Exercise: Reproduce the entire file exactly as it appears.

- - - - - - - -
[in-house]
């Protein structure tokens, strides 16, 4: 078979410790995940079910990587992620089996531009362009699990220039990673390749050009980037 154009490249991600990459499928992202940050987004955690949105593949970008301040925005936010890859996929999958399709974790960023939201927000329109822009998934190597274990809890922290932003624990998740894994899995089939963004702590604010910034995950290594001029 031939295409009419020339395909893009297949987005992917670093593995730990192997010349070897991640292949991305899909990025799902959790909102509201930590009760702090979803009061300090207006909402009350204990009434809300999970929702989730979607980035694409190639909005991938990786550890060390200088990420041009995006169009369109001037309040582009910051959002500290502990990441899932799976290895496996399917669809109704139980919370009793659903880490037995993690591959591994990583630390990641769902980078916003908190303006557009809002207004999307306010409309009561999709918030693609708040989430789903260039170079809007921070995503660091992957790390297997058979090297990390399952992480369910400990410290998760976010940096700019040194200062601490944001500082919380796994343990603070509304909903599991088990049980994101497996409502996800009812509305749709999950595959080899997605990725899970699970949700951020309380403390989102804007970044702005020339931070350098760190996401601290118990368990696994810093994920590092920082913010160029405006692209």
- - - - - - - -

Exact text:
[in-house]
């Protein structure tokens, strides 16, 4: 078979410790995940079910990587992620089996531009362009699990220039990673390749050009980037 154009490249991600990459499928992202940050987004955690949105593949970008301040925005936010890859996929999958399709974790960023939201927000329109822009998934190597274990809890922290932003624990998740894994899995089939963004702590604010910034995950290594001029 031939295409009419020339395909893009297949987005992917670093593995730990192997010349070897991640292949991305899909990025799902959790909102509201930590009760702090979803009061300090207006909402009350204990009434809300999970929702989730979607980035694409190639909005991938990786550890060390200088990420041009995006169009369109001037309040582009910051959002500290502990990441899932799976290895496996399917669809109704139980919370009793659903880490037995993690591959591994990583630390990641769902980078916003908190303006557009809002207004999307306010409309009561999709918030693609708040989430789903260039170079809007921070995503660091992957790390297997058979090297990390399952992480369910400990410290998760976010940096700019040194200062601490944001500082919380796994343990603070509304909903599991088990049980994101497996409502996800009812509305749709999950595959080899997605990725899970699970949700951020309380403390989102804007970044702005020339931070350098760190996401601290118990368990696994810093994920590092920082913010160029405006692209």